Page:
We're unable to sign you in at this time. Please try again in a few minutes.
We were able to sign you in, but your subscription(s) could not be found. Please try again in a few minutes.
There may be a problem with your account. Please contact the AMA Service Center to resolve this issue.
Contact the AMA Service Center:
Telephone: 1 (800) 262-2350 or 1 (312) 670-7827  *   Email: subscriptions@jamanetwork.com
Error Message ......
Article |

Increased Numbers of CD5 B Lymphocytes in Schizophrenic Patients

Cathy G. McAllister, PhD; Mark Hyman Rapaport, MD; David Pickar, MD; Teresa A. Podruchny; George Christison, MD; Larry D. Alphs, MD; Steven M. Paul, MD
Arch Gen Psychiatry. 1989;46(10):890-894. doi:10.1001/archpsyc.1989.01810100032006.
Text Size: A A A
Published online


• Autoimmune mechanisms have been postulated to play a role in the pathogenesis of schizophrenia. Recently, increased numbers of B lymphocytes expressing the CD5 (Leu-1) surface antigen have been observed in patients with certain autoimmune diseases. In the present study, approximately 30% of schizophrenic patients (11/34) were found by cytofluorometric methods to have similarly increased levels of circulating CD5 B cells compared with 6% (2/33) of healthy individuals and 5% (1/20) of patients with bipolar affective disorder. In schizophrenic patients with a "high" CD5 B-cell phenotype, the percentage of B cells expressing the CD5 surface marker (mean + SEM, 52.4% + 3.5%) was comparable to that reported for patients with rheumatoid arthritis and significantly greater than that reported for patients with bipolar affective disorder (25.7%±2.5%) and healthy controls (31.0% ±1.8%). Schizophrenic patients with high levels of CD5 B cells had increased numbers of total B cells compared with control subjects and patients with low levels of CD5 B cells. An elevation in CD5+ B cells may delineate a subgroup of schizophrenic patients whose disease has an underlying autoimmune and/or genetic cause.


Sign in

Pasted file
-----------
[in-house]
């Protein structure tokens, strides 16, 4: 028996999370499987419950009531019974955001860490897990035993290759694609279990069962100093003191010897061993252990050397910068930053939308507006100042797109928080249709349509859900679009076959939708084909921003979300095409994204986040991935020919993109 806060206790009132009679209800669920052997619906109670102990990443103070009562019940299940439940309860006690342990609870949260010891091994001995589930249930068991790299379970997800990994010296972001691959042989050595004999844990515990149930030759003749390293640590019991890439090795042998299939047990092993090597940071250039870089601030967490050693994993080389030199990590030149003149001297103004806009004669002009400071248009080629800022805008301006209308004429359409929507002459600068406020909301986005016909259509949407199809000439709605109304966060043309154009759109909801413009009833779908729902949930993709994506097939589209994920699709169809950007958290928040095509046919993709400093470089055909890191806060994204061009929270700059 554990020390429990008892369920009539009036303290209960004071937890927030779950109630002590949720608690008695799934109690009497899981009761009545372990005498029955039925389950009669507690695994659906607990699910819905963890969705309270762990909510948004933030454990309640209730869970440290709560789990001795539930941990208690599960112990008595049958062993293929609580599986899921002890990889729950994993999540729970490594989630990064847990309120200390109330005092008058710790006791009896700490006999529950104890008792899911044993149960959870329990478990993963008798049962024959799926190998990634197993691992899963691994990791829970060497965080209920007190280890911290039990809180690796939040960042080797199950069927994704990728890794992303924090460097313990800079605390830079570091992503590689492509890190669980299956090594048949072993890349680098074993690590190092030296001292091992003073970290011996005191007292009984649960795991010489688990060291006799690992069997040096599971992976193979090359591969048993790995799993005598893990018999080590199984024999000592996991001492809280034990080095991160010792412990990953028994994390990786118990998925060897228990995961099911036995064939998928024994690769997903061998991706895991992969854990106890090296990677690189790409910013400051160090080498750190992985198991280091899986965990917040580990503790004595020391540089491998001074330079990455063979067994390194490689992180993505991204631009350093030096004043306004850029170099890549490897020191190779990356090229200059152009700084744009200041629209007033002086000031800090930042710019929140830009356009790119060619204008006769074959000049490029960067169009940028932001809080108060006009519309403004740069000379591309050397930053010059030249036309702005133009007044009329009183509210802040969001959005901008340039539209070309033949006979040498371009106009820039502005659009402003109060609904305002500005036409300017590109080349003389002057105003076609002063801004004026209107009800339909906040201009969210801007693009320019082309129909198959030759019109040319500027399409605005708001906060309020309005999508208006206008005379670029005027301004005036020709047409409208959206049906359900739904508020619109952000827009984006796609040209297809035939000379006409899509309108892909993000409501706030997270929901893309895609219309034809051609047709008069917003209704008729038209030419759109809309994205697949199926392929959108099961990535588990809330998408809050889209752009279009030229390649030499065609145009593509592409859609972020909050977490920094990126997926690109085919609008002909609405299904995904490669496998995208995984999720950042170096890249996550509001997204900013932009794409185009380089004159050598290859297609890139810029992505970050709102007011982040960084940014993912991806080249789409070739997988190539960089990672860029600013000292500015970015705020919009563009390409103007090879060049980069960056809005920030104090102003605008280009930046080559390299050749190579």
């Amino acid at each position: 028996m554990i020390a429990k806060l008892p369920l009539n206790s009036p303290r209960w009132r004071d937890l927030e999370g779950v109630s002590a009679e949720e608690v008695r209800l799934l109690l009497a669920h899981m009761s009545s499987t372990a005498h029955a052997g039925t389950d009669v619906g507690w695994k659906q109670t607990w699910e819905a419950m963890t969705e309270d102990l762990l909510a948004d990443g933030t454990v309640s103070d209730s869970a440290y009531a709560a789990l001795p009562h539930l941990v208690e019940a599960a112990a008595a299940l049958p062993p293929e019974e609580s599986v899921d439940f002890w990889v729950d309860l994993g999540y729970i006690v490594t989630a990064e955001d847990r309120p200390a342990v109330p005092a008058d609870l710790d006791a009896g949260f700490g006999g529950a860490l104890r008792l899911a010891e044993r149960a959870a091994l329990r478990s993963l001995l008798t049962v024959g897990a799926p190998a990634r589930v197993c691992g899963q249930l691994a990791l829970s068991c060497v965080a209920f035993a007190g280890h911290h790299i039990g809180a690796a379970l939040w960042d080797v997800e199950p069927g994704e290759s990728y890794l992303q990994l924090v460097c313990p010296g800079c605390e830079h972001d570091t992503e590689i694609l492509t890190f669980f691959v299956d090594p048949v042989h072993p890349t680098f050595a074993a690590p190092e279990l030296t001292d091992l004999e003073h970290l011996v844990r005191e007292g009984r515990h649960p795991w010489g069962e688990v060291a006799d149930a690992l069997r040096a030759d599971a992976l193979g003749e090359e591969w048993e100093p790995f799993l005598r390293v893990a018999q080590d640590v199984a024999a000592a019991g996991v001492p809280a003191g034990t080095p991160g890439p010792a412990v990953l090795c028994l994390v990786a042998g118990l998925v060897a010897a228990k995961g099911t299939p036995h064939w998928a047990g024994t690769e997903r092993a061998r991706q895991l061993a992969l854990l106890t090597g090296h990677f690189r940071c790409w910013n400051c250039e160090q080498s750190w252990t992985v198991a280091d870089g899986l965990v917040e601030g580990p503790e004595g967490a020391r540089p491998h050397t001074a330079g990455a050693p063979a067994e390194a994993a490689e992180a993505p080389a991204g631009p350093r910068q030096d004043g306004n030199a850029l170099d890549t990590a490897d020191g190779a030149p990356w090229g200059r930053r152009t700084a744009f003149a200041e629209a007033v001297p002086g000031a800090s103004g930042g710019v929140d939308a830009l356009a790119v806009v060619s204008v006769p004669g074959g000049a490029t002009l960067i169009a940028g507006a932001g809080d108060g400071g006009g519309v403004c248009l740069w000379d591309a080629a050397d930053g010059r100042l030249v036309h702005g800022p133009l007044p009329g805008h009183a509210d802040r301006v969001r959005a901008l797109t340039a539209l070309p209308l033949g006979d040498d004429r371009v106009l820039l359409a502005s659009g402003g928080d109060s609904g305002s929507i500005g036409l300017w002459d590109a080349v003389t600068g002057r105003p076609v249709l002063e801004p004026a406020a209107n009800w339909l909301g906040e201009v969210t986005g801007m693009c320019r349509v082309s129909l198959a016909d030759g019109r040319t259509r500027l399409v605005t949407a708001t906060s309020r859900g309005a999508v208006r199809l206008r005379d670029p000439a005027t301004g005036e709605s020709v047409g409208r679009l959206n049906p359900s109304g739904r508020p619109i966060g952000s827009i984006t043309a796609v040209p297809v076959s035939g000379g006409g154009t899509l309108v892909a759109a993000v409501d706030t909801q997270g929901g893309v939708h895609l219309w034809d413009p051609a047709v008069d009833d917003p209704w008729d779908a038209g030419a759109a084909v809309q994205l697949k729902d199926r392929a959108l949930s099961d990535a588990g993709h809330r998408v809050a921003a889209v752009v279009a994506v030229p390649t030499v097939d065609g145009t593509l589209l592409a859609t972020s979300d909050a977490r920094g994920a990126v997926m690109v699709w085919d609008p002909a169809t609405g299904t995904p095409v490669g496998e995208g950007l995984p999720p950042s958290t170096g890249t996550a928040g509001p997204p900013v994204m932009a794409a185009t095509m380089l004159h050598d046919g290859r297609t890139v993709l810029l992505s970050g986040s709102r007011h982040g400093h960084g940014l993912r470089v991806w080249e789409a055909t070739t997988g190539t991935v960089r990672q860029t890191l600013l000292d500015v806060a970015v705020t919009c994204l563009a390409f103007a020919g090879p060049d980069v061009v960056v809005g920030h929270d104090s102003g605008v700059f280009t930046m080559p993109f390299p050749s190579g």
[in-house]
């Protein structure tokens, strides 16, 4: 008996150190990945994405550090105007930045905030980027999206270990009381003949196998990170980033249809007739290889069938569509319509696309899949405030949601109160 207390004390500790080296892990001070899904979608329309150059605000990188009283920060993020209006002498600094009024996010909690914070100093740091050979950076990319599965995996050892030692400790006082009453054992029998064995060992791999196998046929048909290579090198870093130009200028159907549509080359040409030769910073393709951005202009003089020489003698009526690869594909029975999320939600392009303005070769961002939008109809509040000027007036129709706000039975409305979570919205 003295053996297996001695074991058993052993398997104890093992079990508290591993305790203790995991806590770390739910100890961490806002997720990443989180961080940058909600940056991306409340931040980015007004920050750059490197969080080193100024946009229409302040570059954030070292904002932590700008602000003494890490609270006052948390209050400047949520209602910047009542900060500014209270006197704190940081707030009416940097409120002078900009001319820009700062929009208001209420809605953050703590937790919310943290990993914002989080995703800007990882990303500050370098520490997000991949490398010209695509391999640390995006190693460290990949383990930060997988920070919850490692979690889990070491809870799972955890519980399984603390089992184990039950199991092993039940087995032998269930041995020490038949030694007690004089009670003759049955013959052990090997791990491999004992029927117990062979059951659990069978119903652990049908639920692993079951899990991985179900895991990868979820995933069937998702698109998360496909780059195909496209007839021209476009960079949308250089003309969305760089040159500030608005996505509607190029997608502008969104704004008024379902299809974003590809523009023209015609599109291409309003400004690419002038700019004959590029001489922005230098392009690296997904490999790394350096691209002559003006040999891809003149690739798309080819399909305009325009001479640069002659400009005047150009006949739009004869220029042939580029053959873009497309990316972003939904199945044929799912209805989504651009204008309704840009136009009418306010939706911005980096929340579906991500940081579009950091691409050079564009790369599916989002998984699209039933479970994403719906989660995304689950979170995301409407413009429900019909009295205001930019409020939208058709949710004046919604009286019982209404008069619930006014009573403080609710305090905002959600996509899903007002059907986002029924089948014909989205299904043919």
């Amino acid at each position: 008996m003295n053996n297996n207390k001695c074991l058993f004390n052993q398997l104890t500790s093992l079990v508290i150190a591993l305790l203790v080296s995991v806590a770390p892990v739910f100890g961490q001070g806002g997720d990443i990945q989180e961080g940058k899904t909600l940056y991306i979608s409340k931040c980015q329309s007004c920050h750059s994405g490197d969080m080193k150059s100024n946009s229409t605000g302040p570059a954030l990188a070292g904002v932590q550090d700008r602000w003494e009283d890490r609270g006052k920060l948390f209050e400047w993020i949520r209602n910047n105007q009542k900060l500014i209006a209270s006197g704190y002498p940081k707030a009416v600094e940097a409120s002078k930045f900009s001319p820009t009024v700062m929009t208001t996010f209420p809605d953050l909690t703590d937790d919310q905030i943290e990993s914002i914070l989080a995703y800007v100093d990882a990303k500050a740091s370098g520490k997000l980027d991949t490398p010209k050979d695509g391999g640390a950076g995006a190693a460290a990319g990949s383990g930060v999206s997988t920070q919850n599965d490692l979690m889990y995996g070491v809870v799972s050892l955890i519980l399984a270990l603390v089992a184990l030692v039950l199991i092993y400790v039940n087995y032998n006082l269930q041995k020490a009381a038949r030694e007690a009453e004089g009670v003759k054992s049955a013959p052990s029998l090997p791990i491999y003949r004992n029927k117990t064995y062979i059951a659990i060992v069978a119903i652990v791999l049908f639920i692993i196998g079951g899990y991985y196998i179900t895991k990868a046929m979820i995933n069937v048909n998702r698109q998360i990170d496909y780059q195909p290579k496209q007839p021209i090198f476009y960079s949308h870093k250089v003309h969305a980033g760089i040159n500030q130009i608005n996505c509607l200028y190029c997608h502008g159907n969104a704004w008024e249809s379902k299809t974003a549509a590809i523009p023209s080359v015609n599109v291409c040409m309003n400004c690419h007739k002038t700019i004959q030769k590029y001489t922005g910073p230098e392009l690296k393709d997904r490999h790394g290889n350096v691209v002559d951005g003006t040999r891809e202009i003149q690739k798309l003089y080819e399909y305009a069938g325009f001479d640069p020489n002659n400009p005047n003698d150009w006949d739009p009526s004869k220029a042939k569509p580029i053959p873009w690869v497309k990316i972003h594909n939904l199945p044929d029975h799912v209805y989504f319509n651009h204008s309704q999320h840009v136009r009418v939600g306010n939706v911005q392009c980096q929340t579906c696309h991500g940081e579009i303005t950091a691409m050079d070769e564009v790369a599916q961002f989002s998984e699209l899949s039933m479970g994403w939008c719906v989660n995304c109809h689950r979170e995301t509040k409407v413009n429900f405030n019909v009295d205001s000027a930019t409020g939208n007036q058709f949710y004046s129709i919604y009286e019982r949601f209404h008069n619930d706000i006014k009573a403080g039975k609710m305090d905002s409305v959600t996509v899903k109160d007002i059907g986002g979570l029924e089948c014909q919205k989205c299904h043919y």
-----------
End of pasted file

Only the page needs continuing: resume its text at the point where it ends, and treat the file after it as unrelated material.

Purchase Options

• Buy this article
• Subscribe to the journal
• Rent this article ?





Also Meets CME requirements for:
Browse CME for all U.S. States
Accreditation Information
The American Medical Association is accredited by the Accreditation Council for Continuing Medical Education to provide continuing medical education for physicians. The AMA designates this journal-based CME activity for a maximum of 1 AMA PRA Category 1 CreditTM per course. Physicians should claim only the credit commensurate with the extent of their participation in the activity. Physicians who complete the CME course and score at least 80% correct on the quiz are eligible for AMA PRA Category 1 CreditTM.
Note: You must get at least of the answers correct to pass this quiz.
Please click the checkbox indicating that you have read the full article in order to submit your answers.
Your answers have been saved for later.
You have not filled in all the answers to complete this quiz
The following questions were not answered:
Sorry, you have unsuccessfully completed this CME quiz with a score of
The following questions were not answered correctly:
Commitment to Change (optional):
Indicate what change(s) you will implement in your practice, if any, based on this CME course.
Your quiz results:
The filled radio buttons indicate your responses. The preferred responses are highlighted
For CME Course: A Proposed Model for Initial Assessment and Management of Acute Heart Failure Syndromes
Indicate what changes(s) you will implement in your practice, if any, based on this CME course.


Some tools below are only available to our subscribers or users with an online account.

0 Citations

Sign in

Purchase Options

• Buy this article
• Subscribe to the journal
• Rent this article ?

Related Content

Customize your page view by dragging & repositioning the boxes below.